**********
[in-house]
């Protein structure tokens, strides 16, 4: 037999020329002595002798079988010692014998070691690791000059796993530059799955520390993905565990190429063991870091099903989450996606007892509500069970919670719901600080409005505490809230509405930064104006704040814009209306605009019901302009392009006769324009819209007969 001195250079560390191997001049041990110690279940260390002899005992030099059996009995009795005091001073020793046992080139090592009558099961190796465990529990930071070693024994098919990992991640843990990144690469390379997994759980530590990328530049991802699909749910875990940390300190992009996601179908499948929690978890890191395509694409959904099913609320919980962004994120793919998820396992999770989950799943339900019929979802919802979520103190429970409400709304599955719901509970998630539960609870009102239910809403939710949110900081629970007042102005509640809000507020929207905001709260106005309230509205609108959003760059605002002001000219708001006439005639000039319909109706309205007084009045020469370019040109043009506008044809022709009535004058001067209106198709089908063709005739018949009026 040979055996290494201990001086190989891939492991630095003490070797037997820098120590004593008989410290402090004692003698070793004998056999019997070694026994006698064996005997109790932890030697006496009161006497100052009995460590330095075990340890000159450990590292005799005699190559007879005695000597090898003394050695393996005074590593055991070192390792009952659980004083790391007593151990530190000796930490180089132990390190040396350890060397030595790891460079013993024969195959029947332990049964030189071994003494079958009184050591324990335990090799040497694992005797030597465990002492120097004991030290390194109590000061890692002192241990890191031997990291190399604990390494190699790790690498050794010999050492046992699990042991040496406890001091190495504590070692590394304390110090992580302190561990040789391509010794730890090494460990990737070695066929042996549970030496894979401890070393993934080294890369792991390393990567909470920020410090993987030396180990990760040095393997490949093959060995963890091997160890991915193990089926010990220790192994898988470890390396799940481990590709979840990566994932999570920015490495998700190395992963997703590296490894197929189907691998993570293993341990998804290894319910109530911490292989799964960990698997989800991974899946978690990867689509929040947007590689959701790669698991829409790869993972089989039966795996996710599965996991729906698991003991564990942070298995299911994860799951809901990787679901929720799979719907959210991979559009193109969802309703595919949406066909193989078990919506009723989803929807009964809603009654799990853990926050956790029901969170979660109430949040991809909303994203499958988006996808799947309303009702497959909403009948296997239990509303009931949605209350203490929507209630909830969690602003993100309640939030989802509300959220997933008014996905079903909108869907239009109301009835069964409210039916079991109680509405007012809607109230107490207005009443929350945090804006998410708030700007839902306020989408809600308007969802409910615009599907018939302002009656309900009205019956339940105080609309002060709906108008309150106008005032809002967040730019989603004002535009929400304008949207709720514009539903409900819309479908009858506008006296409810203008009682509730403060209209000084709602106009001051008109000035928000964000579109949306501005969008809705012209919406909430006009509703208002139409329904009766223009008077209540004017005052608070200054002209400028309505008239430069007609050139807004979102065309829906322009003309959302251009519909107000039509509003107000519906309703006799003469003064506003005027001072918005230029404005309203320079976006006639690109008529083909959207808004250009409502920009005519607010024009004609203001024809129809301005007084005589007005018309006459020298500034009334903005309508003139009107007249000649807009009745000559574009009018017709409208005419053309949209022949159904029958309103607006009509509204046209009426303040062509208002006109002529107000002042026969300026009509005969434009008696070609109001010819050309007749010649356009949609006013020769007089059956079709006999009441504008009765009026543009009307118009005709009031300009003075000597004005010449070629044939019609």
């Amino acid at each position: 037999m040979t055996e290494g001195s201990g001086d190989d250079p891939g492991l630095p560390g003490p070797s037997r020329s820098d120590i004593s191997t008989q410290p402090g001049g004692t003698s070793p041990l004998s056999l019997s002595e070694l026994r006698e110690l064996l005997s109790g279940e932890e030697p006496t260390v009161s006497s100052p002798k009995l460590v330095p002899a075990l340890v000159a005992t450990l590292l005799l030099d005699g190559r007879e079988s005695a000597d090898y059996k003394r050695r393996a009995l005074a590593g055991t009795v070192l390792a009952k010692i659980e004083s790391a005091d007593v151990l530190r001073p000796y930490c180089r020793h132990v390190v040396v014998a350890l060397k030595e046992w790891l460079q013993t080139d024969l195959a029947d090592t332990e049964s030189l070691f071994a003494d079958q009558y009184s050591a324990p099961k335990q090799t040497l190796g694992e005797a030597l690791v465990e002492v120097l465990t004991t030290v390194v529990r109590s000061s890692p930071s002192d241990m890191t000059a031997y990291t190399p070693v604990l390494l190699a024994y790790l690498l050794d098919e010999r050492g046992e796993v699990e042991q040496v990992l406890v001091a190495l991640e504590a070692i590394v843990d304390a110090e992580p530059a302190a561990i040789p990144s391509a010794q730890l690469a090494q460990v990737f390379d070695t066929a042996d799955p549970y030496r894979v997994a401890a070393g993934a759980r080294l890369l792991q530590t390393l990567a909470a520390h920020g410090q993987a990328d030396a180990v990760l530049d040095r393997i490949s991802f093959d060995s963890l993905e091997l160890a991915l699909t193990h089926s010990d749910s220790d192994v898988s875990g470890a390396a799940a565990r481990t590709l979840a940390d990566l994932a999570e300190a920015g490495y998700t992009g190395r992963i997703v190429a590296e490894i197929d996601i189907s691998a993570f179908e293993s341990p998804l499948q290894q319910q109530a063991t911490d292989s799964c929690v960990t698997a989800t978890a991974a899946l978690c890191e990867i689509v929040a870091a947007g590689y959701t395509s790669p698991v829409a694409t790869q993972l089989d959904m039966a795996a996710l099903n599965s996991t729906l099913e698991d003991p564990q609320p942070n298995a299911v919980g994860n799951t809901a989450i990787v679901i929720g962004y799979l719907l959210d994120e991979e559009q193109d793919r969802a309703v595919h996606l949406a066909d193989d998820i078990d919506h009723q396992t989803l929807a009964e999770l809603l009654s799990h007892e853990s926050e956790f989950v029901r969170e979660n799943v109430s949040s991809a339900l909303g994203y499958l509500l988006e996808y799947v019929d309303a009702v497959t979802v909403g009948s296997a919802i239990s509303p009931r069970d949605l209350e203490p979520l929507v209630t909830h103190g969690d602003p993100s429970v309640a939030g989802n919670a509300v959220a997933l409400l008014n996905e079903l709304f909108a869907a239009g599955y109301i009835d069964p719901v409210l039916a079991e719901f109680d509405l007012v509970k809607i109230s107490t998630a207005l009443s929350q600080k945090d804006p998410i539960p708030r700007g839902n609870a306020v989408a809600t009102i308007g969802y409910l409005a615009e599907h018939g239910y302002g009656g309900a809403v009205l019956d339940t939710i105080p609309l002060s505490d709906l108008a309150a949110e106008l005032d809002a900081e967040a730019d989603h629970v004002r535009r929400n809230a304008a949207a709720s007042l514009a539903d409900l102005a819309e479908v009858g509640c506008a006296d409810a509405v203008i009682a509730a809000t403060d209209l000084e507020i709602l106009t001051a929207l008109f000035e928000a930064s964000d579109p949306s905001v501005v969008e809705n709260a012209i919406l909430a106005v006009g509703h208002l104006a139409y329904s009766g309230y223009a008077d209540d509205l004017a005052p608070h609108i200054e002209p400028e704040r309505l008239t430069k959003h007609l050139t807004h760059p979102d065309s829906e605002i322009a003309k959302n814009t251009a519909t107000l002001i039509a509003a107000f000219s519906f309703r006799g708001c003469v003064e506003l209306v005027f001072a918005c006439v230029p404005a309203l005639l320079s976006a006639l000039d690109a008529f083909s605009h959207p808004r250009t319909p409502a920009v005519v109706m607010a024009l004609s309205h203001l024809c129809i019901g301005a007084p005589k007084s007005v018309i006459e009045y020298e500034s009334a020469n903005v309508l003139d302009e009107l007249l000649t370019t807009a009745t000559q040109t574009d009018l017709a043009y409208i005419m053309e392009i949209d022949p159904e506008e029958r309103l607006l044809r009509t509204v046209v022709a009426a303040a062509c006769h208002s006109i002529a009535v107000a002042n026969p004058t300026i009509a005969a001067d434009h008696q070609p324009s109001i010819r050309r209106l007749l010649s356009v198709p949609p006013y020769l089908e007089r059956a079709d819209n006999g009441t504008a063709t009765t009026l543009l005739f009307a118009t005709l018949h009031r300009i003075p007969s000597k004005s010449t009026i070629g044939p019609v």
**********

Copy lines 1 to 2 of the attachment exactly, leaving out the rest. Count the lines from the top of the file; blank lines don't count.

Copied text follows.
[in-house]
């Protein structure tokens, strides 16, 4: 037999020329002595002798079988010692014998070691690791000059796993530059799955520390993905565990190429063991870091099903989450996606007892509500069970919670719901600080409005505490809230509405930064104006704040814009209306605009019901302009392009006769324009819209007969 001195250079560390191997001049041990110690279940260390002899005992030099059996009995009795005091001073020793046992080139090592009558099961190796465990529990930071070693024994098919990992991640843990990144690469390379997994759980530590990328530049991802699909749910875990940390300190992009996601179908499948929690978890890191395509694409959904099913609320919980962004994120793919998820396992999770989950799943339900019929979802919802979520103190429970409400709304599955719901509970998630539960609870009102239910809403939710949110900081629970007042102005509640809000507020929207905001709260106005309230509205609108959003760059605002002001000219708001006439005639000039319909109706309205007084009045020469370019040109043009506008044809022709009535004058001067209106198709089908063709005739018949009026 040979055996290494201990001086190989891939492991630095003490070797037997820098120590004593008989410290402090004692003698070793004998056999019997070694026994006698064996005997109790932890030697006496009161006497100052009995460590330095075990340890000159450990590292005799005699190559007879005695000597090898003394050695393996005074590593055991070192390792009952659980004083790391007593151990530190000796930490180089132990390190040396350890060397030595790891460079013993024969195959029947332990049964030189071994003494079958009184050591324990335990090799040497694992005797030597465990002492120097004991030290390194109590000061890692002192241990890191031997990291190399604990390494190699790790690498050794010999050492046992699990042991040496406890001091190495504590070692590394304390110090992580302190561990040789391509010794730890090494460990990737070695066929042996549970030496894979401890070393993934080294890369792991390393990567909470920020410090993987030396180990990760040095393997490949093959060995963890091997160890991915193990089926010990220790192994898988470890390396799940481990590709979840990566994932999570920015490495998700190395992963997703590296490894197929189907691998993570293993341990998804290894319910109530911490292989799964960990698997989800991974899946978690990867689509929040947007590689959701790669698991829409790869993972089989039966795996996710599965996991729906698991003991564990942070298995299911994860799951809901990787679901929720799979719907959210991979559009193109969802309703595919949406066909193989078990919506009723989803929807009964809603009654799990853990926050956790029901969170979660109430949040991809909303994203499958988006996808799947309303009702497959909403009948296997239990509303009931949605209350203490929507209630909830969690602003993100309640939030989802509300959220997933008014996905079903909108869907239009109301009835069964409210039916079991109680509405007012809607109230107490207005009443929350945090804006998410708030700007839902306020989408809600308007969802409910615009599907018939302002009656309900009205019956339940105080609309002060709906108008309150106008005032809002967040730019989603004002535009929400304008949207709720514009539903409900819309479908009858506008006296409810203008009682509730403060209209000084709602106009001051008109000035928000964000579109949306501005969008809705012209919406909430006009509703208002139409329904009766223009008077209540004017005052608070200054002209400028309505008239430069007609050139807004979102065309829906322009003309959302251009519909107000039509509003107000519906309703006799003469003064506003005027001072918005230029404005309203320079976006006639690109008529083909959207808004250009409502920009005519607010024009004609203001024809129809301005007084005589007005018309006459020298500034009334903005309508003139009107007249000649807009009745000559574009009018017709409208005419053309949209022949159904029958309103607006009509509204046209009426303040062509208002006109002529107000002042026969300026009509005969434009008696070609109001010819050309007749010649356009949609006013020769007089059956079709006999009441504008009765009026543009009307118009005709009031300009003075000597004005010449070629044939019609």